The Common Core State Writing Standards have used a rather utilitarian approach to categorize essays into two classifications: argument and informational/explanatory writing. The approach used by the English-language Arts committee was to examine the writing assignments of freshman English college professors then define the essay accordingly for the purposes of the Common Core State Writing Standards.
How to Teach the English-language Arts Standards
Every English-language arts teacher shares the same problem—too much to teach and not enough time to teach it. So, where are the magic beans that will allow us to teach all of the have-tos (think ELA standards) and still have a bit of time to teach the want-tos? Following are a few suggestions to help the clever ELA teacher have her cake and eat it, too.
Should We Teach Standards or Children?
The excesses of the standards-based movement frequently run contrary to the need to differentiate instruction, according to the diagnostic needs of children.
More Articles, Free Resources, and Teaching Tips from the Pennington Publishing Blog
The author of this article, Mark Pennington, has written the assessment-based Teaching the Language Strand Grades 4-8 programs to teach the Common Core Language Standards. Each full-year program provides 56 interactive grammar, usage, and mechanics lessons. (Check out a seventh grade teacher teaching the direct instruction and practice components of these lessons on YouTube.) The complete lessons also include sentence diagrams, error analysis, mentor texts, writing applications, and sentence dictation formative assessments with accompanying worksheets (L.1, 2). Plus, each grade-level program has weekly spelling pattern tests and accompanying spelling sort worksheets (L.2), 56 language application opener worksheets (L.3), and 56 vocabulary worksheets with multiple-meaning words, Greek and Latin word parts, figures of speech, word relationships with context clue practice, connotations, and four square academic language practice (L.4, 5, and 6). Comprehensive biweekly unit tests measure recognition, understanding, and application of all language components.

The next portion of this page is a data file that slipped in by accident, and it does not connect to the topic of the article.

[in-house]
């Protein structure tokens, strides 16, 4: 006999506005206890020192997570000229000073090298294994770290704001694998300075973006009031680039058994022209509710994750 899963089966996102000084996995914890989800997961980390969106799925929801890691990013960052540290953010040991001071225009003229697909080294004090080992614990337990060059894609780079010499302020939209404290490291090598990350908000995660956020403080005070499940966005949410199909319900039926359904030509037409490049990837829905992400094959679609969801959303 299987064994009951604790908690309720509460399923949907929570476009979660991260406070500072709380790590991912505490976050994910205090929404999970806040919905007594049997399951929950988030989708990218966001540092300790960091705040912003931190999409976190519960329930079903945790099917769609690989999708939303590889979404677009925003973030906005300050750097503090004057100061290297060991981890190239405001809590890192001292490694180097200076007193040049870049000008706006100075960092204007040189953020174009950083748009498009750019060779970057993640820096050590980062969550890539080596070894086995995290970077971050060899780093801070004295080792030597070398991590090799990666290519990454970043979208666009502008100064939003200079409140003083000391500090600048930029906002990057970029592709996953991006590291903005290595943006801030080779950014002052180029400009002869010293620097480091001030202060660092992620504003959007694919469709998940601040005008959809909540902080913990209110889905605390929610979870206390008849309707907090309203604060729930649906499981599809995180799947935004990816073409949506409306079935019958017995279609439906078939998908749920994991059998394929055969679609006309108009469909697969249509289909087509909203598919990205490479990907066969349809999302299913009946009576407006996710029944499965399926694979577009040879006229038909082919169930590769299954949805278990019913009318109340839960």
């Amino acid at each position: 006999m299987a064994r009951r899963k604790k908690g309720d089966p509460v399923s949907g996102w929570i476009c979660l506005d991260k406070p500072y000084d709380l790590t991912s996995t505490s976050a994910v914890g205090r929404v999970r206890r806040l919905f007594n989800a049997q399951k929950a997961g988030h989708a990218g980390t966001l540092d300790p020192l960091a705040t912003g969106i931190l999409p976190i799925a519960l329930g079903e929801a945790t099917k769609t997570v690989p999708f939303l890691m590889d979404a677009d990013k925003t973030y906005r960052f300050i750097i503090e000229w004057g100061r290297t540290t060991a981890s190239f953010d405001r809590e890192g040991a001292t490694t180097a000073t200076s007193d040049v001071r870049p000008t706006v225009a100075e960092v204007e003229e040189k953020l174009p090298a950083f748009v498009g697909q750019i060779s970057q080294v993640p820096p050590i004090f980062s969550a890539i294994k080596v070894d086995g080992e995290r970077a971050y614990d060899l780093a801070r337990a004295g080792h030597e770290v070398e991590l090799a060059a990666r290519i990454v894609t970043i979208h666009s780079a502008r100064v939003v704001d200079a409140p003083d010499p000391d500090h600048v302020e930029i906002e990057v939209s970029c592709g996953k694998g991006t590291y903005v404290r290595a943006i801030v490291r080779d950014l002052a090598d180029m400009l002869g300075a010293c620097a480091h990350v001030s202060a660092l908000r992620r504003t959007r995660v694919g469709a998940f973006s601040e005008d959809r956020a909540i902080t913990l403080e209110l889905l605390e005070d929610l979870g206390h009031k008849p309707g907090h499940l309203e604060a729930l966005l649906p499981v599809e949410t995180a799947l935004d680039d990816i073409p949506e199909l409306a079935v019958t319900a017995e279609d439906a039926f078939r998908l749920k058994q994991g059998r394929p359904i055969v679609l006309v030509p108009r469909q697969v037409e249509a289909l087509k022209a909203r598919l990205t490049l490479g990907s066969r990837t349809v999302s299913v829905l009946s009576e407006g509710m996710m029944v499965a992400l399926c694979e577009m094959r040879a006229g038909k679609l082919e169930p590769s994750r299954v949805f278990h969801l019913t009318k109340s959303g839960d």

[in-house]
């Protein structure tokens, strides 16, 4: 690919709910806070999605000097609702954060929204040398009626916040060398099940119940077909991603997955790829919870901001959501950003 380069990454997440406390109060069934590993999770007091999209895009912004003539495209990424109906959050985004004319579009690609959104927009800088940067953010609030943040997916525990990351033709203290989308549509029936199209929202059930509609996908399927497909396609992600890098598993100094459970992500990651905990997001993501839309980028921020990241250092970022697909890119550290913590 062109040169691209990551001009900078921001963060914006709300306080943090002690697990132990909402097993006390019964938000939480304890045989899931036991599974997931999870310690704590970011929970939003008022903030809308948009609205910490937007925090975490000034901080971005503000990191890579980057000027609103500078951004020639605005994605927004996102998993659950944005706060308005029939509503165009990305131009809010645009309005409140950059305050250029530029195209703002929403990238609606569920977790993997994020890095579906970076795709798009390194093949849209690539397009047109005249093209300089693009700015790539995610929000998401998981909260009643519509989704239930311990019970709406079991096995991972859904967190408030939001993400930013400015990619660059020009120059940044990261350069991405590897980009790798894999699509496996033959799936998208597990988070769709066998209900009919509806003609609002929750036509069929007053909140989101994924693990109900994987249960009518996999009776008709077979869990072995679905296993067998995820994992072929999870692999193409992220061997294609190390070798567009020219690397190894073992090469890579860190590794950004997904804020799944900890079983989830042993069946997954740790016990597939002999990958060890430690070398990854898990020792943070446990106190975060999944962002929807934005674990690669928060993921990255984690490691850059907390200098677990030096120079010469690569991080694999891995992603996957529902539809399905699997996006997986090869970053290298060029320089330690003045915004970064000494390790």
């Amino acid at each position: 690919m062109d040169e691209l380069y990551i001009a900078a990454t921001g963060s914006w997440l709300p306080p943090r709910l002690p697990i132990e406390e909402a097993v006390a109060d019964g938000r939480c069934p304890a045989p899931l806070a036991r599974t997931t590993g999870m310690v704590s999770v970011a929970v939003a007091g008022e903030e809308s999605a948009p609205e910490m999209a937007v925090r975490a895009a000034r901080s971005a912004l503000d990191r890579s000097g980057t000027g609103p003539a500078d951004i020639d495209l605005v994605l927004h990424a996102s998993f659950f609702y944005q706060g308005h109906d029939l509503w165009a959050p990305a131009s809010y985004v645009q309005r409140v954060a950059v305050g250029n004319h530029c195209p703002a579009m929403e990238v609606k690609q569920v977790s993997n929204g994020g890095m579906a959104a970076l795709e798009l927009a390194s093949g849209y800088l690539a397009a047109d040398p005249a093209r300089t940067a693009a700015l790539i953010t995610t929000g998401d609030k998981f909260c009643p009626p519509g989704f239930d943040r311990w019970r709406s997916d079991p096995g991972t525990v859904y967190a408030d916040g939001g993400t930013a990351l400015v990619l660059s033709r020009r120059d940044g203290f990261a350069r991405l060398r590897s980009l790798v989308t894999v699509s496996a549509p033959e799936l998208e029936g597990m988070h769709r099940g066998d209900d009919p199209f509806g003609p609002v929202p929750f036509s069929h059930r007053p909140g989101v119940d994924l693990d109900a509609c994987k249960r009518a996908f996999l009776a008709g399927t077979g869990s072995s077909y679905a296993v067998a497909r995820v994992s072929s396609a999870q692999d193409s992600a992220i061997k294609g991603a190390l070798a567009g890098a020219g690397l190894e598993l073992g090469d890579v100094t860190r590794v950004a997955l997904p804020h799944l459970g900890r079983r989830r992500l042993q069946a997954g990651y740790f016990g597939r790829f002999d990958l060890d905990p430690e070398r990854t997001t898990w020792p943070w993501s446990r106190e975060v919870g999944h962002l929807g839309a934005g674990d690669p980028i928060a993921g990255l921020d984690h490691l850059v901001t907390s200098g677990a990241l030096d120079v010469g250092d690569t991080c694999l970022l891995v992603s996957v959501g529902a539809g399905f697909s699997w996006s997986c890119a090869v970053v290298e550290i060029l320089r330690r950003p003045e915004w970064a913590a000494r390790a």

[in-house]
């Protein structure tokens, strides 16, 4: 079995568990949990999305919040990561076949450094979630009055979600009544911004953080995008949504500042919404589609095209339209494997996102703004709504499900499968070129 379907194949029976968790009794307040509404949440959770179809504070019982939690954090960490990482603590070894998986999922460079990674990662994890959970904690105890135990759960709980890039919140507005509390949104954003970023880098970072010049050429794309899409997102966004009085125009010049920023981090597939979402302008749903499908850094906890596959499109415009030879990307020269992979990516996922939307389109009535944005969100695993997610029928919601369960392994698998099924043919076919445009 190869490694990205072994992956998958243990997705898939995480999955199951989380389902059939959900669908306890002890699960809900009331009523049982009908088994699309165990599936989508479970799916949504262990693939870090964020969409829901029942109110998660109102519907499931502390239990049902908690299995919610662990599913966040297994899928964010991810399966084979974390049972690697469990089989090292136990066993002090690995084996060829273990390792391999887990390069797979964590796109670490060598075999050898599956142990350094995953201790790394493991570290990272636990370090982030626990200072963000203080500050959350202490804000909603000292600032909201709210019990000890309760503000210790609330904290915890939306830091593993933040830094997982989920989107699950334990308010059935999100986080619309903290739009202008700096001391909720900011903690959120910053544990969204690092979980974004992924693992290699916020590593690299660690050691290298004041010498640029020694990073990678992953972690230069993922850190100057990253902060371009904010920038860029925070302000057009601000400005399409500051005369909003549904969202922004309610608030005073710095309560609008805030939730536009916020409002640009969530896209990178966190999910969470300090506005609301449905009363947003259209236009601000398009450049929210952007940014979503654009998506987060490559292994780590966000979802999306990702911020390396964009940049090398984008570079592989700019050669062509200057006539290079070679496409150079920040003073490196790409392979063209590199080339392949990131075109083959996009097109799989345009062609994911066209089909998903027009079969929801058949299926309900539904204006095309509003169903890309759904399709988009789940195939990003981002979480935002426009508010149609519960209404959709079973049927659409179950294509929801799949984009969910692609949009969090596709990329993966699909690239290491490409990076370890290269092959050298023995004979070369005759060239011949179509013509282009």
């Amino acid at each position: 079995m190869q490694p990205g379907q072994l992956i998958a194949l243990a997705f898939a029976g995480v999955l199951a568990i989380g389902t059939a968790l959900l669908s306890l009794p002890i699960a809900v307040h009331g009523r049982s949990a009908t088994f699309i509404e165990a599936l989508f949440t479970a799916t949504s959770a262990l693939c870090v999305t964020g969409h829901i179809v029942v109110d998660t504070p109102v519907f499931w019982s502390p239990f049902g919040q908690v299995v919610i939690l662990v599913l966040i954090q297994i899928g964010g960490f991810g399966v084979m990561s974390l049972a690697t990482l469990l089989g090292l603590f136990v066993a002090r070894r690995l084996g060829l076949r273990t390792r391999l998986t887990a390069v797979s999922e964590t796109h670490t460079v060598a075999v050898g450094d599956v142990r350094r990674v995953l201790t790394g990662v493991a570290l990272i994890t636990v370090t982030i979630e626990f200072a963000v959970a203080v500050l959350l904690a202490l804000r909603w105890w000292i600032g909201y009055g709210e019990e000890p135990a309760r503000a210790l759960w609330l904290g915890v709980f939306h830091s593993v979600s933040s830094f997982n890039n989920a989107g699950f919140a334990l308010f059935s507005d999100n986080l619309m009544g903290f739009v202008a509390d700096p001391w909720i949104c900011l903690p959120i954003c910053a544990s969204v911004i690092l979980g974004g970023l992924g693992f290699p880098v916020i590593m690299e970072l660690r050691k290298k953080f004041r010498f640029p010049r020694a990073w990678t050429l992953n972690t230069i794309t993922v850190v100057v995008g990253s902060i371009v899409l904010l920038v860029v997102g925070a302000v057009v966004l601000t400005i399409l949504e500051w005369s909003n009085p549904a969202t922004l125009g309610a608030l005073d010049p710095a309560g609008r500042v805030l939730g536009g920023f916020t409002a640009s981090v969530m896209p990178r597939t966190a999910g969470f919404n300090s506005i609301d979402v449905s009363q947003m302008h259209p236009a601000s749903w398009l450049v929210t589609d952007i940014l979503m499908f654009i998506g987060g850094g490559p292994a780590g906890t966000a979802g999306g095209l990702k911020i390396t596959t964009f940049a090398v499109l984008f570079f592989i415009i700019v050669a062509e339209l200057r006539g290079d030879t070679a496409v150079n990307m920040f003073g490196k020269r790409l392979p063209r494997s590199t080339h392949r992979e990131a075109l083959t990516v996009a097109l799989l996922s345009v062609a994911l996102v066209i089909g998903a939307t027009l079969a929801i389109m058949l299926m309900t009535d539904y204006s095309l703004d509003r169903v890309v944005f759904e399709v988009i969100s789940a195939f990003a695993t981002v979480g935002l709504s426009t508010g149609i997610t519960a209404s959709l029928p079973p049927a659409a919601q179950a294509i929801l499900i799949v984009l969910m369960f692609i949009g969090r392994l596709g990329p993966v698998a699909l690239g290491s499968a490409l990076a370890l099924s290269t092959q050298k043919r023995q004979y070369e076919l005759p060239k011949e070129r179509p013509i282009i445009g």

Teaching the Language Strand also has the resources to meet the needs of diverse learners. Diagnostic grammar, usage, mechanics, and spelling assessments provide the data to enable teachers to individualize instruction with targeted worksheets. Each remedial worksheet (over 200 per program) includes independent practice and a brief formative assessment. Students CATCH Up on previous unmastered Standards while they KEEP UP with current grade-level Standards. Check out PREVIEW THE TEACHER’S GUIDE AND STUDENT WORKBOOK to see samples of these comprehensive instructional components. Check out the entire instructional scope and sequence, aligned to the Grades 4-8 Common Core Standards.
The author also provides these curricular “slices” of the Teaching the Language Strand “pie”: the five Common Core Vocabulary Toolkits Grades 4−8; the five Differentiated Spelling Instruction Grades 4−8 programs (digital formats only); and the non-grade-leveled Teaching Grammar and Mechanics with engaging grammar cartoons (available in print and digital formats).
Grammar/Mechanics, Reading, Spelling/Vocabulary, Study Skills, Writing